Japanese design has long been known for its simplicity and deep connection with nature. Both concepts have been hugely popular in recent years and so it's no surprise that the Japanese Wabi-Sabi style has become a major interior design trend.
But designing the Wabi-Sabi way is more than collecting the latest arrangements of objects and looks. This is a design approach that encourages us to value simplicity and the natural cycles of growth, decay and death. In a world where so many of us have been taught to see beauty according to the Hellenic aesthetic ideals of perfection and grandeur, this is an aesthetic that we may instinctually understand but find difficult to emulate.
So how can we learn to integrate these beautiful concepts into the nitty gritty process of designing a space? To start, we can observe the aesthetics of Japanese design. In visual terms, Wabi-Sabi style translates into an aesthetic associated with asymmetry, subtle colouring, grace, tranquility and minimalism. In short, wabi-sabi is the art of finding beauty in imperfection and the ephemeral. To learn more, come with us to explore some simple interiors and a few glimmers of ancient Japanese wisdom.
There is a tranquillity in natural spaces that quiets the mind and encourages reflection. These values are deeply resonant in the Wabi-Sabi way. The Wabi-Sabi colour palette is informed above all by nature. Though nature provides us with a dizzying array of vivid colours, it's the earthy, neutral tones that are most strongly associated with this approach. The aim is to create a deeply contemplative decor to encourage reflection and serenity in everyday living. When considering the colour scheme, look for peaceful colours in mute tones such as mute grey, off-white, grey blues and mute greens.
Wabi-Sabi reveres authenticity above all. It can be quite a surprise to discover a raw concrete wall, unpolished wooden walls or rough particleboard used in the construction of high-end contemporary Japanese homes. It's a combination that surprises many an outsider. But this unlikely combination is simply a reflection of the respect for imperfection that runs very deeply in Japanese design. Nature is always revered in Wabi-Sabi, so a natural wood floor is always appropriate. But a pared back and polished concrete floor like this is another popular option.
It may not always be so practical leave floors unfinished. But when it comes to the wall materials, there is often much more room to move. A concrete or wooden wall doesn't necessarily need to be polished. This is an act that attempts to erase the history and ruts of the materials. When considering the finishes of your materials, remember that this is a design style that really integrates rustic finishes with full-blown modern interiors. Consider the interior of this contemporary Japanese home for inspiration.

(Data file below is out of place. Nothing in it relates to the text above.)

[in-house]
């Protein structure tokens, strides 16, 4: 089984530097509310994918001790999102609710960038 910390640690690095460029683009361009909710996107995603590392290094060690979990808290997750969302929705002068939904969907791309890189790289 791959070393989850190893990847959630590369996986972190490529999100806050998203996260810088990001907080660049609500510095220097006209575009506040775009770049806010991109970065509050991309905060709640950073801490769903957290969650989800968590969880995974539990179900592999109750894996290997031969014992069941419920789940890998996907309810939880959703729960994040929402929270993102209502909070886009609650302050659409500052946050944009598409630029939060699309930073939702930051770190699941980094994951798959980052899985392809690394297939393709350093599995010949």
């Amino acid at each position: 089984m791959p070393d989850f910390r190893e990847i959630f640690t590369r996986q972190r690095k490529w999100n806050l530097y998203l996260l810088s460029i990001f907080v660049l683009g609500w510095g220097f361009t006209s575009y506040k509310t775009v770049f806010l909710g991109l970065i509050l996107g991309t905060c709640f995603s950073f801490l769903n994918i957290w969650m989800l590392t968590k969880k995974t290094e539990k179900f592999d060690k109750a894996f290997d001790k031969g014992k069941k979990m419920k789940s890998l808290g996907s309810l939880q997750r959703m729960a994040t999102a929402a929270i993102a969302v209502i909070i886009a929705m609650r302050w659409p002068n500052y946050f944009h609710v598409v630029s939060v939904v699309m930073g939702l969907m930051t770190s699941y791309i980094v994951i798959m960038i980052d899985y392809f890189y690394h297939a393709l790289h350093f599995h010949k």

The Wabi-Sabi approach is less about collecting material things and more about observing the value of the things we do have. Furniture choices here should be less about filling a space with lots of things and more about using objects in a way that will draw attention to their beauty. Favour the simple and elegant over the large or flamboyant. Look for antique furniture complete with dents and history, anything made from natural materials and designs with simple elegance and uncluttered lines. Something like this sofa by Japanese designers Neofurniture or any classic Scandinavian wooden furniture might work.
No consideration of Japanese design would be complete without discussing ceramics.There is an old Japanese fable about a 15th Century Emperor who sent his pottery off for repairs. When it was returned with ugly staples holding the pieces together, he became angry and asked the craftsmen to make the ceramics more beautiful than before. The pottery was repaired a second time, this time with precious gold. This is said to be the beginning of a trend towards repairing broken pottery with gold or gold leaf. It is called Kintsugi art and reflects the Wabi-Sabi concept that nothing is ever truly broken. Kintsugi ceramics are quite distinctive, but if you want to make your own, you can even buy a kintsugi repair kit from Humade.
Wabi-Sabi acknowledges three things: nothing is perfect, nothing lasts, and nothing is finished. These concepts are beautifully embodied in Japanese-style shadow art. This is an aesthetic that incorporates the falling shadows of plant-life or stippled wall screens into the design of a room. But less ethereal accessories are also fine. A Wabi-Sabi home might commonly be decorated with simple and humble objects such as smooth stones, antiques or personal objects of nostalgic value.
If you are interested in Japanese design, you'll love this Ideabook A Secret Japanese Garden and Home.